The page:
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New study shows one billion children suffer effects of poverty

UNICEF says more than one million children were surveyed

LONDON, 21 October 2003 - Drawing from the largest, most accurate survey sample of children ever assembled, a new UNICEF-sponsored report has found that over one billion children suffer the severe effects of poverty.

Using a pioneering methodology, the survey measures the extent of child poverty, in terms not only of income, but of deprivation of basic human rights such as shelter, food, water, sanitation, health, education and information. The researchers analysed survey data on nearly 1.2 million children from 46 countries collected mainly during the late 1990’s.

The data is published in a new UNICEF-commissioned report entitled, “Child Poverty in the Developing World” that was launched today at the House of Commons in London. The research team included Dave Gordon of the Centre for International Poverty Research at the University of Bristol and Peter Townsend of the London School of Economics.

The results of the study show:

  • One child of every three lives in a dwelling with more than five people per room, or with a mud floor.
  •  Nearly 20% of the world’s children do not have safe water sources or have more than a 15-minute walk to water.
  • Over 15% of children under five in the developing world are severely malnourished. In South Asia alone, more than 90 million children go hungry every day.
  • 134 million children between the ages of 7 to 18 have never been to school.
  • Girls are more likely to go without schooling than boys. In the Middle East and North Africa, in particular, girls are three times more likely than boys to have never attended to school.

UNICEF says that the physical, emotional and intellectual impairment that poverty inflicts on children can mean a lifetime of suffering and want - and a legacy of poverty for the next generation. This cycle constrains the overall economic and social development of a nation.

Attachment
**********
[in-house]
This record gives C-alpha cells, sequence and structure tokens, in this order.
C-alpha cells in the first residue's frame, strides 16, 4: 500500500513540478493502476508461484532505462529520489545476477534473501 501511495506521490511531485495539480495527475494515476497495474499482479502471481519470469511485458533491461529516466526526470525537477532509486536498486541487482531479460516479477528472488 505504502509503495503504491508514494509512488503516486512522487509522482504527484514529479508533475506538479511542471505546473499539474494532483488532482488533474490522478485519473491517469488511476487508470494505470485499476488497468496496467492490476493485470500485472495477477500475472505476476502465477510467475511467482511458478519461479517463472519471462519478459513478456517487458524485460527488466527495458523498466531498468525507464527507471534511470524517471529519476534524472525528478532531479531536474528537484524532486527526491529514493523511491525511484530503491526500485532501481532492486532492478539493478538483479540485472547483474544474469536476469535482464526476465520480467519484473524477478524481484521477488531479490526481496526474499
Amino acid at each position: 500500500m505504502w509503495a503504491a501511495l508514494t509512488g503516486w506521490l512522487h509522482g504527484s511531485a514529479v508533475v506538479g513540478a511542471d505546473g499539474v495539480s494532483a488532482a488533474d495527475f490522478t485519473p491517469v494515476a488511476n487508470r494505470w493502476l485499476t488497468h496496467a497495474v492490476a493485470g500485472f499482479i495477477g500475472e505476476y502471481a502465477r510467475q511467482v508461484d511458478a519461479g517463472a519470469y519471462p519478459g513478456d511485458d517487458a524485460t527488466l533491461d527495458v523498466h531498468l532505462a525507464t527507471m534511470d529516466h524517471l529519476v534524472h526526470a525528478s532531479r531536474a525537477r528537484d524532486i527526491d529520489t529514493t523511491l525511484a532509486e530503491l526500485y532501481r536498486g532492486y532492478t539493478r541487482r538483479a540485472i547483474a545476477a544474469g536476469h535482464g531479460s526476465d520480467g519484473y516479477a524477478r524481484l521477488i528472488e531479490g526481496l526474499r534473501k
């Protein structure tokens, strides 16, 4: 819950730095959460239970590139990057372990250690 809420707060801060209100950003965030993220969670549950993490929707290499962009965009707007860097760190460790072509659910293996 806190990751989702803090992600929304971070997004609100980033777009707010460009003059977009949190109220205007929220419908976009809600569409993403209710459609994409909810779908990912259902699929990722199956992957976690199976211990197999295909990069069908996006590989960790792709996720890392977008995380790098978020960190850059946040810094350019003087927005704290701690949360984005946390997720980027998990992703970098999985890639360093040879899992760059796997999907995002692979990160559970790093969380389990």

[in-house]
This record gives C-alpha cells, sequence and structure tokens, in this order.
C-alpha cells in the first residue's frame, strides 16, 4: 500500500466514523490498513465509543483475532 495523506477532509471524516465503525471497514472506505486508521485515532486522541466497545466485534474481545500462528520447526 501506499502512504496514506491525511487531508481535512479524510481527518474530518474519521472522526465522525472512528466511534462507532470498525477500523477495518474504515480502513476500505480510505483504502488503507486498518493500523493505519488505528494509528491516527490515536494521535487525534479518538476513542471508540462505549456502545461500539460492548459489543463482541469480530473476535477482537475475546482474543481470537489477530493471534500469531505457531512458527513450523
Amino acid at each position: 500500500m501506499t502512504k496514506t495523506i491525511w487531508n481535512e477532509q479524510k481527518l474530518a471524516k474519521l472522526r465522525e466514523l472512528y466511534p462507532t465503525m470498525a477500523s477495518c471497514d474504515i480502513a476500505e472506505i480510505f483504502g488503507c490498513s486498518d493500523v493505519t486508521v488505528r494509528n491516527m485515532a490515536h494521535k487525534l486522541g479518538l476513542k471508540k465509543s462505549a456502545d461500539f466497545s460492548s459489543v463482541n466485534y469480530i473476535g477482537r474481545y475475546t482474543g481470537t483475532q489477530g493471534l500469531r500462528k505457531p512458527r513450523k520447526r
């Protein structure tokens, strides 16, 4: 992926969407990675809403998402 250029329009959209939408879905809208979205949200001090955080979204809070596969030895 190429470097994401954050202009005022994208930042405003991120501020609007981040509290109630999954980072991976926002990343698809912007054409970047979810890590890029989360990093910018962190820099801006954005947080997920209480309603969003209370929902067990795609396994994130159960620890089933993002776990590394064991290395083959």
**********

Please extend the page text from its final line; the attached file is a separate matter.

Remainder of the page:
“Eradication of the worst manifestations of poverty is not only a moral imperative,” said UNICEF Executive Director, Carol Bellamy.  “It is a practical and affordable possibility - and it starts with investing in children. No effort to reduce global poverty can succeed without first tackling its impact on children.”

Bellamy went on to say that addressing poverty means ensuring that children have access to safe water, adequate sanitation and environments that are healthy and free of disease. All girls and boys must be able to attend and achieve in school, and be protected from injury, with time and space to play, to explore, and to learn.  Too often, poverty deprives children of these necessary foundations for their future. 

UNICEF believes that nurturing and caring for children are the cornerstones of human progress and the organization works with other partners throughout the world to overcome the obstacles that poverty, violence, disease and discrimination place in a child’s path.  Breaking the cycle of poverty requires investments by governments, civil society and families in children's rights. Spending on a child's health, nutrition, education, equality and social, emotional and cognitive development is not only an investment in a more democratic and a more equitable society, it is also an investment in a healthier, more literate and, ultimately, a more thriving and safe population.

* * * *

For further information please contact:

Erin Trowbridge, UNICEF New York,
+ 1 212 326 7269, etrowbridge@unicef.org

Sarah Vincent, UNICEF UK Committee,
+ 44(0)20 7405 5592, sarahv@unicef.org.uk

For copies of the report please go to:
or call The Policy Press: 44-117-331-4054

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Read the report:

For journalists seeking a copy of this report, please contact Erin Trowbridge at etrowbridge@unicef.org.

Elizabeth Gibbons' speech to House of Commons on child poverty report